Welcome to author Archer Kay Leah and the Blood Borne blog tour, book three in The Republic series. She’s sharing what a personal journey it was for her to write this book, and there’s also a giveaway, so check out the entry details for that below.
How Writing Blood Borne Has Helped My Marriage
Hello everyone! I’m Archer Kay Leah, author of LGTBQA+ speculative fiction romance and a self-professed nerd of much geekery. Thanks for stopping by, and many thanks to The Novel Approach for having me here.
Today’s post is a special one about something wonderful that happened while I was writing Blood Borne. When I first started writing full-time a few years ago, I didn’t know how it would affect my partner and me. After my mom died suddenly and without warning, I couldn’t go back to the work I was doing before. I couldn’t focus; couldn’t bear to go there. Writing was the one thing I could do that brought me out of the grief, and I took another shot at getting published – a childhood dream I’d put aside while studying science at university. Since then, writing has become my occupation, with love and support from my wife.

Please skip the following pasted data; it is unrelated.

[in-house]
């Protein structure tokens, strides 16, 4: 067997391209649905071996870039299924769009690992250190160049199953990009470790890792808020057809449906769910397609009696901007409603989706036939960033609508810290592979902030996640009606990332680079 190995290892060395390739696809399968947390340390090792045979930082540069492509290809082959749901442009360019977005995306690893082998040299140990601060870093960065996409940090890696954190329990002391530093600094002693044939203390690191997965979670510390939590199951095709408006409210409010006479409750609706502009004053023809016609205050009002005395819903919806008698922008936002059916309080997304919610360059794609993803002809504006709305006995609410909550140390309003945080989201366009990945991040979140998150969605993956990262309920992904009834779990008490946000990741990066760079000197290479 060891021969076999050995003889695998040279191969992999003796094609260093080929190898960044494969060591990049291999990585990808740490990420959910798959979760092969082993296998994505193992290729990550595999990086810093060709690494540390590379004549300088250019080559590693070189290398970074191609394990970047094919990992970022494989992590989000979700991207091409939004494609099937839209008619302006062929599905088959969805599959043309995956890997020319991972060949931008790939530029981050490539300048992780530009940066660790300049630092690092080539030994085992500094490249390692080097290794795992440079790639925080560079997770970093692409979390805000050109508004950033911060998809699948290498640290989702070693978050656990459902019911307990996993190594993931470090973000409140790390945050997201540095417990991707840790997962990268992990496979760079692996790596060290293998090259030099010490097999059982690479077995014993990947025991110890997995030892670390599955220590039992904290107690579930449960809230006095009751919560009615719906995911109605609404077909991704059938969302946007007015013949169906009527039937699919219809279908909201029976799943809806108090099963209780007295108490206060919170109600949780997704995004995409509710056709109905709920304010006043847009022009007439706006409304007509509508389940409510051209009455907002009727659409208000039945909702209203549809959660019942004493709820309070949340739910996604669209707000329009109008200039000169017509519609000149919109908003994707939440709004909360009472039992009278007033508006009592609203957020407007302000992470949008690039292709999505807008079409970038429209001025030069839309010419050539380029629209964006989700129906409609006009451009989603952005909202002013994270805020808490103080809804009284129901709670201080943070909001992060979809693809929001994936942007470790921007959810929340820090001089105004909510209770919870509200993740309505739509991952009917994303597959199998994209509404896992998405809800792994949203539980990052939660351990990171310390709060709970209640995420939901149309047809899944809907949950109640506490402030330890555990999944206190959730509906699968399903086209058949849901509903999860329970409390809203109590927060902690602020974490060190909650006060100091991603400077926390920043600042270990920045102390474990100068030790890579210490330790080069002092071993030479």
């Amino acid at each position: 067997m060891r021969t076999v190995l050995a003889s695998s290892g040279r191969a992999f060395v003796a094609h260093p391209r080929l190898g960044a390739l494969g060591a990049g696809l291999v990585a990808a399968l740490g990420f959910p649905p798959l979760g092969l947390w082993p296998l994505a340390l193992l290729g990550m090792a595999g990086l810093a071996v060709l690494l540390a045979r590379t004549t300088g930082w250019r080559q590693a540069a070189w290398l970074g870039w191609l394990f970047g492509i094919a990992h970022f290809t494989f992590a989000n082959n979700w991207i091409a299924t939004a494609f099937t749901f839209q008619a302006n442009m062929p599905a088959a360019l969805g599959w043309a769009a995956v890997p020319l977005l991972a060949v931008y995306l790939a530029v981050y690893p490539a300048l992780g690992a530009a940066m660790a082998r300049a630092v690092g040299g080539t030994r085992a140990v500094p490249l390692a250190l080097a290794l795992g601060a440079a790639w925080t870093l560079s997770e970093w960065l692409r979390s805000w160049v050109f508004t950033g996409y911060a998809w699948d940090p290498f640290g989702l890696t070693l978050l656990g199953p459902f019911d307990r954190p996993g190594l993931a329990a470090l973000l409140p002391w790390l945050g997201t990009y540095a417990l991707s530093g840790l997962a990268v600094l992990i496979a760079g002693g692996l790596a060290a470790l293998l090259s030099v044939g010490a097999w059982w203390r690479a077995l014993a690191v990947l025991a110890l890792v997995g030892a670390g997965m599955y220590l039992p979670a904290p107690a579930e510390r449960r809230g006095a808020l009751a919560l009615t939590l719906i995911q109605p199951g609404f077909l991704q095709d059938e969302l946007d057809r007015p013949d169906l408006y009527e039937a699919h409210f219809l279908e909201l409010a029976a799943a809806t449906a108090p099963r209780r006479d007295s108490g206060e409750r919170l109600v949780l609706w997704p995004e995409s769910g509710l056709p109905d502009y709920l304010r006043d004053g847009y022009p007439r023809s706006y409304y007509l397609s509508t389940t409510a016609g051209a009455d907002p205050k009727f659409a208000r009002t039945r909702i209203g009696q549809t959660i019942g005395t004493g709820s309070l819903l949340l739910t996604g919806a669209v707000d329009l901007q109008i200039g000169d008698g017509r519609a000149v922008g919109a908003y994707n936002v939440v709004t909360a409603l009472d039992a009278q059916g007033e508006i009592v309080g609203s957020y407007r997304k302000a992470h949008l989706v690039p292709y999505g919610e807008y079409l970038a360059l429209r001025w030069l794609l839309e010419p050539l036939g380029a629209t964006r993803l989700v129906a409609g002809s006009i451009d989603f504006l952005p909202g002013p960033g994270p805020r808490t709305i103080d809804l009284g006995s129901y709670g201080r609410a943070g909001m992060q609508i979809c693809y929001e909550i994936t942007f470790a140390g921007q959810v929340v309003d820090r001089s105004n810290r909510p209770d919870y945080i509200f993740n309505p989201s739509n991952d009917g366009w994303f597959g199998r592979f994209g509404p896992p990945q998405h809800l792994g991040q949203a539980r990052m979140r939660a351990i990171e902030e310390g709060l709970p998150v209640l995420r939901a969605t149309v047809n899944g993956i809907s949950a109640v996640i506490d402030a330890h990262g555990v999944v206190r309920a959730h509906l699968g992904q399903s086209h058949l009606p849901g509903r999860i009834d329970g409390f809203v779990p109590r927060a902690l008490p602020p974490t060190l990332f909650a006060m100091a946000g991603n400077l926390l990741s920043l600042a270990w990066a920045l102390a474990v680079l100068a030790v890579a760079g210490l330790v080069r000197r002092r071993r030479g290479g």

But I couldn’t have guessed exactly how much this journey as an author could affect her – and us.
Finding Oneself & Growing As a Couple: The Importance of Adren’s Character
When I first started planning Blood Borne (#3 in The Republic), I wasn’t certain where it was going. I knew it was about Ress, who showed up in book 2, but I wasn’t sure about his romantic interest. Once I considered the possibility of that character being non-binary/genderqueer and in the same gang as Ress, everything fell together and Adren happened.
Adren doesn’t identify as female or male; instead, ce is bigender, a blend of both the feminine and masculine, shifting from one to the other and all to neither as easily as the feelings come. Ce goes by non-binary (neo)pronouns and lives as ce needs to, regardless of what people think. While Adren struggles with the rest of cir identity – why ce isn’t like the rest of cir family, why ce has magic, and why ce can’t just be like everyone else – gender is one of the things ce does know to be absolute about cirself, and ce lives that without apology.